On David Bowie, Life, and Art

David would have been seventy on Tuesday. And in the wake of new music videos, he’s been on my mind heavily in the last week. Which is where he belongs. In our minds. In our hearts. His words on the tips of our tongues. Because that’s what an icon is. Someone who sort of enters you and never leaves. Someone you miss when they’re not with us anymore. But we have his work to cling to. Like a life preserver in an uncertain world. Especially now. It was almost as if his death was an omen for the year(s) to come. God, we had a lot of fallen heroes in the months that followed. And the few that preceded it. It hardened us. Their art was what made us examine things. Bowie being the major example of this. Because of who he was. Because of what he did. And that’s why he’s on my mind. Because that’s where men and women like him stay. Always on the edges of our society’s fabric. But still a part of it.

Being a member of Gen Y, I never knew a time before him. And I’m privileged to be in that boat. But when I was young, all I had a concept of was that he was a singer. Which isn’t true, but it hardly explains who he is–was. Bowie embraced himself. Even when he may well not have had a clue who in the actual hell that person was. Like any other creative, he went through phases and moods and periods of time that he was one way, sharply contrasted with quick changes to another iteration of himself. And what a beautiful self it was. He was multi-faceted. Sometimes an enigma. Sometimes such an open book that it made people slightly uncomfortable. He never hid who he was. He never felt shame for a facet of himself. And there’s nothing more beautiful than that. That isn’t to say it wasn’t hard. It was probably hard as hell. Like it is for anyone who contains multitudes, so to speak. I think a lot can be learned from that, though. Without knowing who you are, you can’t do anything with all of yourself. Compartmentalizing makes you separate your life from your work. And that isn’t good for any of us. Understanding and embracing every element of yourself is an important part of being a human being. Doubly so if you’re an artist of any sort.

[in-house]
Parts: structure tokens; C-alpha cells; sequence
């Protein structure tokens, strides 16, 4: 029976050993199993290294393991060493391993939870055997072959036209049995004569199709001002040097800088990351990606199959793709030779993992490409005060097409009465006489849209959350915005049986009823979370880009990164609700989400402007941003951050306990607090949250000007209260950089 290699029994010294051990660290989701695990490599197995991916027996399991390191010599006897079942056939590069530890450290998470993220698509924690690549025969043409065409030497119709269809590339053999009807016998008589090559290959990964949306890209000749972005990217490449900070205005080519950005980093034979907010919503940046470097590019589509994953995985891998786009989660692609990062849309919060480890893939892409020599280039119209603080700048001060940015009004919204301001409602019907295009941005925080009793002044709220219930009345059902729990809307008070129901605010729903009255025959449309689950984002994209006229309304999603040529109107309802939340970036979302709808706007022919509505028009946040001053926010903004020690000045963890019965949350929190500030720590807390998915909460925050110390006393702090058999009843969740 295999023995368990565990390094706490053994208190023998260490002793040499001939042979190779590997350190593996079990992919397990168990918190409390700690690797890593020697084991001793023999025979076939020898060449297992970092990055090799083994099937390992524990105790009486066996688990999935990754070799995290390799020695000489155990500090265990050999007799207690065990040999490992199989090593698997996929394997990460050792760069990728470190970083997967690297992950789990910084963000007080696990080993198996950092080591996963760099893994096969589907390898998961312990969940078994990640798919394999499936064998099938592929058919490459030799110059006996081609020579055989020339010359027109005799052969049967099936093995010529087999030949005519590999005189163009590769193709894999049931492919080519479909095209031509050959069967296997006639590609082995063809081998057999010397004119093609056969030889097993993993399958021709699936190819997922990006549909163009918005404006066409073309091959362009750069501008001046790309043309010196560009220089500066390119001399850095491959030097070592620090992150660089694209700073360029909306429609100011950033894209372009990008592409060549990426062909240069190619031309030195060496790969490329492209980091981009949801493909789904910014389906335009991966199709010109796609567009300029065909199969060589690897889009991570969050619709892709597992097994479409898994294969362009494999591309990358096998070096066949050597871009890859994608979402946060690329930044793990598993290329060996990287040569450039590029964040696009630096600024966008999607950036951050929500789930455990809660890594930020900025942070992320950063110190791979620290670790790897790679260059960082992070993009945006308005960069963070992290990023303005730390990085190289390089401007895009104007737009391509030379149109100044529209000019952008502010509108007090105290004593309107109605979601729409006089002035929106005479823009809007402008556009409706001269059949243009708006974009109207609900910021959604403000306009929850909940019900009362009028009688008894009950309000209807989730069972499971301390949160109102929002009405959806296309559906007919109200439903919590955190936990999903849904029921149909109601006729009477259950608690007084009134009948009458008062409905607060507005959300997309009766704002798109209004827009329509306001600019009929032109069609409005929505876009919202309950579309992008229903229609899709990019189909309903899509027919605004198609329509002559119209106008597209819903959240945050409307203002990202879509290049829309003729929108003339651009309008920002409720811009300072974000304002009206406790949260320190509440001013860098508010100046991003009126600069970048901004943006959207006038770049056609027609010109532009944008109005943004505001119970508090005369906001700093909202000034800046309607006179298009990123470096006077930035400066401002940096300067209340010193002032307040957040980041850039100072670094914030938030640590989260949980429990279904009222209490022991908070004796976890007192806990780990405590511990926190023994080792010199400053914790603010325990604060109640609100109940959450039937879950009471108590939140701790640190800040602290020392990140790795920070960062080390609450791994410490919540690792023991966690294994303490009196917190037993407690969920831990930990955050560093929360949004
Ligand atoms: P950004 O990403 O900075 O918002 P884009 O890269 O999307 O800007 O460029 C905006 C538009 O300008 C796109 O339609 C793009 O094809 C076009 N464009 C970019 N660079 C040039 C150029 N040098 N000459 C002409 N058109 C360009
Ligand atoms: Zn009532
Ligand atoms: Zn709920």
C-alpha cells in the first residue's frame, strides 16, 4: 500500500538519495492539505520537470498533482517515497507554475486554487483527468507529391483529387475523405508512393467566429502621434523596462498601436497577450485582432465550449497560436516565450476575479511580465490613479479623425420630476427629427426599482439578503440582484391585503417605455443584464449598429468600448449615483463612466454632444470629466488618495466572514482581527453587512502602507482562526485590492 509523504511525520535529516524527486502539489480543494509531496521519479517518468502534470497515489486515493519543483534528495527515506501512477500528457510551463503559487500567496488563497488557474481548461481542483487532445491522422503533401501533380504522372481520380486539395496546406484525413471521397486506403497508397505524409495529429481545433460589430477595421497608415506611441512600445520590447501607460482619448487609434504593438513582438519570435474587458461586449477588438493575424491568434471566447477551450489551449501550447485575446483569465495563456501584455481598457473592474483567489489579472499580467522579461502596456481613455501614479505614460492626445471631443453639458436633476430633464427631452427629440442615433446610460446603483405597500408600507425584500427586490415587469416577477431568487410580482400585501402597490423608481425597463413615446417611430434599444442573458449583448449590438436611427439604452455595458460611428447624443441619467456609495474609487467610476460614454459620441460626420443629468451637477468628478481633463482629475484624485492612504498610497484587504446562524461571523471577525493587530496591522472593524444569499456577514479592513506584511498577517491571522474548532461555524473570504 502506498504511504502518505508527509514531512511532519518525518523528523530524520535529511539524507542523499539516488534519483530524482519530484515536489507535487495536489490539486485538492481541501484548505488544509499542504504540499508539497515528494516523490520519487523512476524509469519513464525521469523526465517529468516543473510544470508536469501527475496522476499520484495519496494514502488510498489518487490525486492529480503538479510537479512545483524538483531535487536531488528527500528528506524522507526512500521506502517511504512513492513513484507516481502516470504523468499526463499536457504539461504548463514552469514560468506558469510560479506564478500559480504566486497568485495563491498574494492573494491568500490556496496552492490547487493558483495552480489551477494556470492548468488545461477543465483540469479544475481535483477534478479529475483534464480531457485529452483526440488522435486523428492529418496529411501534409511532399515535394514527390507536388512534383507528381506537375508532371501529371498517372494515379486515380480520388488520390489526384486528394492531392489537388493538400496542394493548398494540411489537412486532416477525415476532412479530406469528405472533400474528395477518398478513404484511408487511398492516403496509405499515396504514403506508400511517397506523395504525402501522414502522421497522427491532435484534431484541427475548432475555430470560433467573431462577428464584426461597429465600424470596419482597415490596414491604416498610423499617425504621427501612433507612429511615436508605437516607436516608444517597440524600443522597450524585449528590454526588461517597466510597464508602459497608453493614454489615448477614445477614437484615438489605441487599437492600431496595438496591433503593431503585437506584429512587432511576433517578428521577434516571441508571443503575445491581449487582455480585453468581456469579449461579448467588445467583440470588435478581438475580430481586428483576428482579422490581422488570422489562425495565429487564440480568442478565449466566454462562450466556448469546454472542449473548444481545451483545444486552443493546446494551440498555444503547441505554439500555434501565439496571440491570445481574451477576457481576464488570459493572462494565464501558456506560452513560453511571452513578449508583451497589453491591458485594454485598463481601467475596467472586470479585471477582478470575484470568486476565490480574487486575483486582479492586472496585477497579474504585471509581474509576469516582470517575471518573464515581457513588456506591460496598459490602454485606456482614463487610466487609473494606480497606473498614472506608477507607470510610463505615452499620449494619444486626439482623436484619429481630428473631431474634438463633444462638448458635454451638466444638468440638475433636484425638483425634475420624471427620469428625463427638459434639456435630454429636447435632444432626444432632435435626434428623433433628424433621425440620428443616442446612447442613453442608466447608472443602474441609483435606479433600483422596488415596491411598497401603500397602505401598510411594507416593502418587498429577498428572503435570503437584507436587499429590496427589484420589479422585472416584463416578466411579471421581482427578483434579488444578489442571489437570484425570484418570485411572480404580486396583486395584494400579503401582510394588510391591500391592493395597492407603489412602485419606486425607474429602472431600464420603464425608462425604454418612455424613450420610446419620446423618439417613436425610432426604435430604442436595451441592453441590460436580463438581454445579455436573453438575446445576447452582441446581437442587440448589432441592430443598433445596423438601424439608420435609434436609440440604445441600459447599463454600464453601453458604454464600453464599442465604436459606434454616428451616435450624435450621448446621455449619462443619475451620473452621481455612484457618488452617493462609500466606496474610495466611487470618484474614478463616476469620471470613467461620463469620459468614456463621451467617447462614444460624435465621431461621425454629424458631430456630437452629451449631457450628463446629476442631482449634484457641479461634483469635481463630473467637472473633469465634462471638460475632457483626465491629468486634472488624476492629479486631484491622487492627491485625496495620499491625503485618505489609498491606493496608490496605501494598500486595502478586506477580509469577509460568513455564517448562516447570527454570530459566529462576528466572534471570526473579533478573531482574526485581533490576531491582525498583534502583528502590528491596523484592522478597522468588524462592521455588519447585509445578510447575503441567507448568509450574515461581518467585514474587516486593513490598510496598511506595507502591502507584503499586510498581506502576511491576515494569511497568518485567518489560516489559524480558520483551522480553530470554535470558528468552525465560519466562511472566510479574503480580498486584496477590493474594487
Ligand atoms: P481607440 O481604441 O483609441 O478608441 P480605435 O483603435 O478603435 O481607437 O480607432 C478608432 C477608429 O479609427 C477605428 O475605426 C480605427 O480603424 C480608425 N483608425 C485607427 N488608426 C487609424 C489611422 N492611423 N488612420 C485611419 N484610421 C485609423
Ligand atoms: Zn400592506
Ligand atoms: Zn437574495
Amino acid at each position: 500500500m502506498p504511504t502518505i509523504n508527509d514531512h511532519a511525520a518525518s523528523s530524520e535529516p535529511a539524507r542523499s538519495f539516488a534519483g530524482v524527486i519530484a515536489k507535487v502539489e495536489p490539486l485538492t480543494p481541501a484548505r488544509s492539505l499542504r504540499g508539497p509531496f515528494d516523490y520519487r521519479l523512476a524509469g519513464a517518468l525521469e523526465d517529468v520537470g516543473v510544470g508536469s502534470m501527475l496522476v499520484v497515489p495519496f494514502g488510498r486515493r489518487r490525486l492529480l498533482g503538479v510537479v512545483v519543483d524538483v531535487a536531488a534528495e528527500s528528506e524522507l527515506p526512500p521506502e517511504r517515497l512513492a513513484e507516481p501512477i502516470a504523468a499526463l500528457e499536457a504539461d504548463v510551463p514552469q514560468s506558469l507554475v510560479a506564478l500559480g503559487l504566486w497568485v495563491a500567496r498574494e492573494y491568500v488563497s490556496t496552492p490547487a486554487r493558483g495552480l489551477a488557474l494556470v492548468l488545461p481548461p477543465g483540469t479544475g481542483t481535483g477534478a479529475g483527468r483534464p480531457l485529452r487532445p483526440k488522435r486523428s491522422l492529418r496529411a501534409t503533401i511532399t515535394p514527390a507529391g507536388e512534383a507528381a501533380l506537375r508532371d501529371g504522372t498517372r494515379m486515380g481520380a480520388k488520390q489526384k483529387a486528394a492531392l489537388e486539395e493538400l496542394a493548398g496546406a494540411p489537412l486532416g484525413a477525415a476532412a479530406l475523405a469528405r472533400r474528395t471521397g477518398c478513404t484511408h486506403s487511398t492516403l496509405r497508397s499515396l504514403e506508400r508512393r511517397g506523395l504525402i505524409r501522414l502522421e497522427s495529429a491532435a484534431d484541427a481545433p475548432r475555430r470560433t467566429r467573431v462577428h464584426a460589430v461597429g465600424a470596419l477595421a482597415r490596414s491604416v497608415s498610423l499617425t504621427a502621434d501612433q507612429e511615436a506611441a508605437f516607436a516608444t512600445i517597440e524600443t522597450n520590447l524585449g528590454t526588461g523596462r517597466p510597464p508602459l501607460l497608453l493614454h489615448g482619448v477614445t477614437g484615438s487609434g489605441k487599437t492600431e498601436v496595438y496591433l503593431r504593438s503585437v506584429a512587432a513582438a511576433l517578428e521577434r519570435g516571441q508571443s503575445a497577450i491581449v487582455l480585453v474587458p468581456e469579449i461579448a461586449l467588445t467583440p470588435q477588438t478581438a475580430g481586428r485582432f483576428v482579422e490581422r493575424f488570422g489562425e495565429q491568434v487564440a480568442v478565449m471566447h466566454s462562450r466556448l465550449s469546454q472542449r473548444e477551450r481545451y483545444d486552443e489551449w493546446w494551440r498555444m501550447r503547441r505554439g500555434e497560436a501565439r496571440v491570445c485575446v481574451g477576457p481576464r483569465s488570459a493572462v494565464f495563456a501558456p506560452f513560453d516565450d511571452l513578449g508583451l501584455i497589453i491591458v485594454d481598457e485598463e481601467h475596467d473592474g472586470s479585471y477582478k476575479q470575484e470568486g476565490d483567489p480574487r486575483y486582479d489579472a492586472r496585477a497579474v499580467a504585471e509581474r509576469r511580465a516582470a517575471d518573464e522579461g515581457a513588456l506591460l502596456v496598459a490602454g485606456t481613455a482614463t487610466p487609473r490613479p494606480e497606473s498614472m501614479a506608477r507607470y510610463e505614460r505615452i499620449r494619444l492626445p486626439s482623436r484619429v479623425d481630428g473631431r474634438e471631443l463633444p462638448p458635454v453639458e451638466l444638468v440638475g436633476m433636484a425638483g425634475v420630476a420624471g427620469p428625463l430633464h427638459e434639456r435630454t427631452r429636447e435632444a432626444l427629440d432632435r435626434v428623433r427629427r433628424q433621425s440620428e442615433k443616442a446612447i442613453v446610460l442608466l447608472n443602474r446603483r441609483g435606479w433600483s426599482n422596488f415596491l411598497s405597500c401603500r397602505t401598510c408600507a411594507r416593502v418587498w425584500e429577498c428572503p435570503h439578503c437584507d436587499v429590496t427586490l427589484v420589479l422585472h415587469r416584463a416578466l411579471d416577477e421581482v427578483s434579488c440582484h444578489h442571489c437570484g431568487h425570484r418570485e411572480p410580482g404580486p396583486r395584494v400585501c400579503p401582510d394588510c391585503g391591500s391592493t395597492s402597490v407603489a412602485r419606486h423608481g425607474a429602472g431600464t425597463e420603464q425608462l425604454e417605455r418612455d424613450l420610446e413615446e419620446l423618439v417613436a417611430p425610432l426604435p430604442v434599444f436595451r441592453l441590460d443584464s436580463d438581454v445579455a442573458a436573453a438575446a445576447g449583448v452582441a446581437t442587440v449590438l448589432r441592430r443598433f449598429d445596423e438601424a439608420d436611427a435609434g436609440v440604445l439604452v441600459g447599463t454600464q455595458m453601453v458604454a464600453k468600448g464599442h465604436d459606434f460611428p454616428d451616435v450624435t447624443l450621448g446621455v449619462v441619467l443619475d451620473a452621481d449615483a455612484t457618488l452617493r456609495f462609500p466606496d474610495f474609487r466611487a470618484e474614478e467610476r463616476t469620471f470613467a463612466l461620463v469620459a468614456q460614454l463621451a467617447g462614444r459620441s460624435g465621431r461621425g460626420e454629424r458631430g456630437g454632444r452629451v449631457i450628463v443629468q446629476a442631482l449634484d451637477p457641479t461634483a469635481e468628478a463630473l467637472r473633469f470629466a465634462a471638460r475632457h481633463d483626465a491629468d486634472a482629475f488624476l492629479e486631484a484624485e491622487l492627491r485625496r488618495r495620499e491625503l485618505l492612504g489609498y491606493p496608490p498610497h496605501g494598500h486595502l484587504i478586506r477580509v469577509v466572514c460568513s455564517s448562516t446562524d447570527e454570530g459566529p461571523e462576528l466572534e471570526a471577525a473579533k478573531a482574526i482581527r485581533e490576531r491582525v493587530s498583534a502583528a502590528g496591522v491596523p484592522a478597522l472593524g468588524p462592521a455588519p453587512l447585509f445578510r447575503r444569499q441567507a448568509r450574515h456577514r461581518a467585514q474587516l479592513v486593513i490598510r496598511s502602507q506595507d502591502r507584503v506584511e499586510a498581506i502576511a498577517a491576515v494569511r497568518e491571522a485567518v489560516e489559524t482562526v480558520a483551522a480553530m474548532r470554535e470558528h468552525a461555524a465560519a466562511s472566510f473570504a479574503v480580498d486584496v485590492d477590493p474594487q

Bowie was the kind of man who just made us better. He made the world better. He made me a better writer. He made us all better human beings. He led by example. A perpetual chameleon. Each version more beautiful than the last. But he didn’t do this to please people. Nor did he do it for any other kind of gain that might be a result. He did it because he had to. He had to do it. To keep from going mad. But maybe it was that that made him who he was. He was never stagnant. He was always real. He was everything that anyone in any branch of the arts can wish to be. The kind of man whose art is so pure that it’s above reproach. Even the worst of his albums are better than the best of most. Many dislike his debut eponymous album. While it’s different, to be sure, there’s nothing bad about it. Storytelling lyricism, matched with poppy punchy instrumentals. My favorite of the songs being Please Mr. Gravedigger. And that’s something that gives me hope. I’m not comparing myself to him by any means. But valuing your own work, for better or worse, is the first step to other people seeing the value in it. If you get past yourself and let the art flow, everything that comes of it will be honest. Which is what really matters in the end.

It took me a year to be able to write this. But here it goes. Goodbye, Starman. Goodbye, Ziggy. Goodbye, Thin White Duke. Goodbye, Major Tom. Goodbye, Aladdin Sane. Goodbye, Picasso of Pop. Goodbye, Goblin King. Goodbye, David Robert Jones. But this isn’t an occasion to be down. That isn’t what The Man Who Fell to Earth would want. There will always be a Starman. And I think all of our lives are a little bit richer for having him in it in any capacity. Goodbye, and thank you for everything you are and were.

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